Nikon D850 paired with Nikkor 400mm f2.8E. Hand-held. VR on and in Sport mode.

1/400s @ f4; -0.67 stop compensation from "recommended" matrix-metered exposure setting.

At the Computer

Black and Blacker. Great Bear Rainforest, Northern BC Coast, Canada. September 23, 2017.

RAW Conversion to 16-bit TIFF using Phase One's Capture One Pro 10. Three raw variants (different versions of a single raw capture) processed, with the variants differing in exposure settings (1.0 stops total) and shadow retrieval settings. Black and white conversion performed during raw conversion (not in Photoshop).

Further digital correction on resulting 16-bit TIFF files using Adobe's Photoshop CC 2018. Photoshop adjustments included compositing (blending) of the three output files from the raw converter, minor exposure tweaks, and final selective sharpening for web output. Final selective tone-tweaking performed using LightZone's "tonemapper" tool.


Black and Blacker. Great Bear Rainforest, Northern BC Coast, Canada. September 23, 2017.

Ten percent of the revenue generated by this image will be donated to Raincoast*.

Species Status in Canada**: Not currently listed as Threatened or Endangered.

This black bear is a member of the subspecies "Kermodei" (Ursus americana kermodei). This subspecies is unique in that the population is characterized by having an unusually high proportion of a recessive gene that produces white coat colour (found on the "Spirit Bears"). Because the Black Bear is not considered under threat as a species, both the Kermodei subspecies and the very rare Spirit Bear suffer from having the same conservation designation (it should be acknowledged that in British Columbia - the jurisdiction of greatest Spirit Bear abundance - hunting of these white-coated bears is not permitted). For reasons that are not fully understood, the Spirit Bear occurs with greater frequency in a relatively small geographic area within The Great Bear Rainforest of the central and northern coast of British Columbia. In this area 10 to 30% of the bears possess white coats. Many of the black-coloured Black Bears in this region carry the gene for white coats, so allowing hunting of ANY Black Bears in this region can reduce the frequency of the gene for white coats. Thus, to protect the Spirit Bear, it is necessary to prohibit the hunting of ALL Black Bears in this region. And, very unfortunately, the globally unique ecosystem that contains the Spirit Bear is under development pressure, especially from the forestry industry. If this unique environment is altered, we may lose the wonderful genetic anomaly known as the Spirit Bear forever.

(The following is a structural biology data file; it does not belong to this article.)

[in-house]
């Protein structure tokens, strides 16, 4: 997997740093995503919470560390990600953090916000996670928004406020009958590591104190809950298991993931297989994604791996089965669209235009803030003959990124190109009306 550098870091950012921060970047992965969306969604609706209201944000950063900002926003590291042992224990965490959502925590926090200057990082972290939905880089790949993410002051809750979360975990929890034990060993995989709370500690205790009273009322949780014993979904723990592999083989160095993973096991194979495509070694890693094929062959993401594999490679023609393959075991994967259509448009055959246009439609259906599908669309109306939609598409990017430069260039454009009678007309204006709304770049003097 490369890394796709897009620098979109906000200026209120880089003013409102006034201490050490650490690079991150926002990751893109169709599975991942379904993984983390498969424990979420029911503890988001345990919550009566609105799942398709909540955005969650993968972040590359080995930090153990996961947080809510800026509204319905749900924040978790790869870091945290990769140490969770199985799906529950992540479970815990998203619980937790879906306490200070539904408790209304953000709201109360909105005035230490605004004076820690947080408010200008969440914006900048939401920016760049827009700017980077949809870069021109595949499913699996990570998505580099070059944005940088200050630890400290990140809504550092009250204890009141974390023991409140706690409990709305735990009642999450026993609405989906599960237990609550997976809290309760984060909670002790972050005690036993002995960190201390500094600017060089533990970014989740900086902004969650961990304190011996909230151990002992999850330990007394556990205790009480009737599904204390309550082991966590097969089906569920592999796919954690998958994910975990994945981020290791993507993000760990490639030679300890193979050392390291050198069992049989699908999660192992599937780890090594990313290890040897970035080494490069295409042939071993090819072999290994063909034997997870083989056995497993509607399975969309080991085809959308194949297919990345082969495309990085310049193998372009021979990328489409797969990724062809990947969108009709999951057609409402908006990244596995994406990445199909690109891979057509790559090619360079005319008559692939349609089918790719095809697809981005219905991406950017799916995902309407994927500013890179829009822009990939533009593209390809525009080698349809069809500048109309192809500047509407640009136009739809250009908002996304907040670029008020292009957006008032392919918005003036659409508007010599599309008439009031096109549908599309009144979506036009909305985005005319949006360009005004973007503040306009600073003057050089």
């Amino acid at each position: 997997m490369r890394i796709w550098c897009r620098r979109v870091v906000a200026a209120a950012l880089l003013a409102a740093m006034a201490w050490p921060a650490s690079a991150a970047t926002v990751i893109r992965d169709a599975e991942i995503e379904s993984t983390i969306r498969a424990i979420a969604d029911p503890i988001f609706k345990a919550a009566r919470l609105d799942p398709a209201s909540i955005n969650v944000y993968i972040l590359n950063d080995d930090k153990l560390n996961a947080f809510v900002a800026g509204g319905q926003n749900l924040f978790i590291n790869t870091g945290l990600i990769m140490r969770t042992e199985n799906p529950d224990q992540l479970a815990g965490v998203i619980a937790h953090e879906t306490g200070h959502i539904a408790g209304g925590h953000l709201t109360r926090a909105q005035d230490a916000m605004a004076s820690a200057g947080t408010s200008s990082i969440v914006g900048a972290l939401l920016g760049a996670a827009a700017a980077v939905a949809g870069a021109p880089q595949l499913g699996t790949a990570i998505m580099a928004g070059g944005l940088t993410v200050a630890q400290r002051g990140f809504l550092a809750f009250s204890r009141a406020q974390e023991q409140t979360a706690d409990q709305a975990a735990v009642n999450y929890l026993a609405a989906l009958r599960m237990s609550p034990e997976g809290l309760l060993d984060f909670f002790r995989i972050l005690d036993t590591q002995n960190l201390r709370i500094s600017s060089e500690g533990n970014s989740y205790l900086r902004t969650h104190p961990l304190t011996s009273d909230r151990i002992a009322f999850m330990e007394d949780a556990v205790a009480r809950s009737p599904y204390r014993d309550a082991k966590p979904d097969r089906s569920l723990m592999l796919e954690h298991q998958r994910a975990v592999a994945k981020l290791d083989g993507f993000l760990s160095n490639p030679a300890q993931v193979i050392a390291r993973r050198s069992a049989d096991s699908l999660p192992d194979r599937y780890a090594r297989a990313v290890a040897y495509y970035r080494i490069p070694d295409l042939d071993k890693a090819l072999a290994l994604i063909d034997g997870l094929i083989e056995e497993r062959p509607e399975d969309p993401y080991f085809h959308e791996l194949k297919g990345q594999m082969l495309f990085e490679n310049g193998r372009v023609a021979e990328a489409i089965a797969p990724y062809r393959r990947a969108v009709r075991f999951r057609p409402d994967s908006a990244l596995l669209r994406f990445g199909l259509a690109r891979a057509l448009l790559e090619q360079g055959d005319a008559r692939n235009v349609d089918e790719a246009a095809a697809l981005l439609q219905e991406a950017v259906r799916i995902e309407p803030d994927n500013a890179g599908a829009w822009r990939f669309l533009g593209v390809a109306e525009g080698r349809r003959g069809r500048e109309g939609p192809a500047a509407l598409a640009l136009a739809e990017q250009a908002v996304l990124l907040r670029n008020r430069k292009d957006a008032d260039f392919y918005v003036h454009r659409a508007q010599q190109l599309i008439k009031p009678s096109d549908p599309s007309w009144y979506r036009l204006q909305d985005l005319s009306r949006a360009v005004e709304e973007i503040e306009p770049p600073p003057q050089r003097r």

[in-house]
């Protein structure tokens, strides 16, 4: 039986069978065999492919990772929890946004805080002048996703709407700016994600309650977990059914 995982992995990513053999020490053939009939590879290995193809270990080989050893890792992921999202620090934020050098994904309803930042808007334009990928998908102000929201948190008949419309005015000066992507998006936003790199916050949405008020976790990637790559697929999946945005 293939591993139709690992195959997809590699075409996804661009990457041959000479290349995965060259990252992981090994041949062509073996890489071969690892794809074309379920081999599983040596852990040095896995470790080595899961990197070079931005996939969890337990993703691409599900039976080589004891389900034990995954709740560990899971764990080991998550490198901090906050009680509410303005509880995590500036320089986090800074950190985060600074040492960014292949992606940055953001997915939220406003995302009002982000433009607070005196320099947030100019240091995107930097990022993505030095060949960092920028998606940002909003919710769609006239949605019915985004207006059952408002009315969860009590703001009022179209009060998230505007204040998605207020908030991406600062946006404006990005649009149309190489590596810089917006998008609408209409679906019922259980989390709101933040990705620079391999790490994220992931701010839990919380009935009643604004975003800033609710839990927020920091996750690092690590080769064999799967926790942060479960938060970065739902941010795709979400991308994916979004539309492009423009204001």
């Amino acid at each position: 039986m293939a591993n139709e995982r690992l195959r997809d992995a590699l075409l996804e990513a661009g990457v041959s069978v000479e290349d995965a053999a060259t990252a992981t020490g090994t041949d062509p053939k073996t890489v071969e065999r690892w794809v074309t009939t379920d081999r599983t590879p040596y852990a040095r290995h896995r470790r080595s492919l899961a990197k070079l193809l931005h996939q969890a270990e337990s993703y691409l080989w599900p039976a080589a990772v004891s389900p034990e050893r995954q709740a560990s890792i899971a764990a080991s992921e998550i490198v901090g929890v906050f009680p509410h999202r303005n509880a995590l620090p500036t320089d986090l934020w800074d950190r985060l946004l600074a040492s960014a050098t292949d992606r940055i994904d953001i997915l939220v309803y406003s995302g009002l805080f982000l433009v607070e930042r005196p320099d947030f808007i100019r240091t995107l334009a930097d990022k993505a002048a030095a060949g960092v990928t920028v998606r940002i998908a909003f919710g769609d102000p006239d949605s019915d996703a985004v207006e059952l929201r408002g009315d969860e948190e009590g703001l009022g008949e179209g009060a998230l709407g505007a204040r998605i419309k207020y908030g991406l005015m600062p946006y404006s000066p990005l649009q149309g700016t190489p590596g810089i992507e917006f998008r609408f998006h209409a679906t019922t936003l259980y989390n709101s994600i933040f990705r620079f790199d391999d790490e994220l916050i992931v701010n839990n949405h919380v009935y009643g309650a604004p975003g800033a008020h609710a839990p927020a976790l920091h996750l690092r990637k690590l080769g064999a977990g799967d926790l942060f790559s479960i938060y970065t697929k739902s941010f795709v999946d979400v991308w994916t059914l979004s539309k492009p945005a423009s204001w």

*The Raincoast Conservation Society (and Foundation) is an effective and efficient organization that has been fighting for protection of this unique habitat. If you are looking for a meaningful way to contribute to the conservation of this amazing ecosystem, Raincoast will provide maximal "bang" for your conservation dollars.

**as determined by COSEWIC: The Committee on the Status of Endangered Wildlife in Canada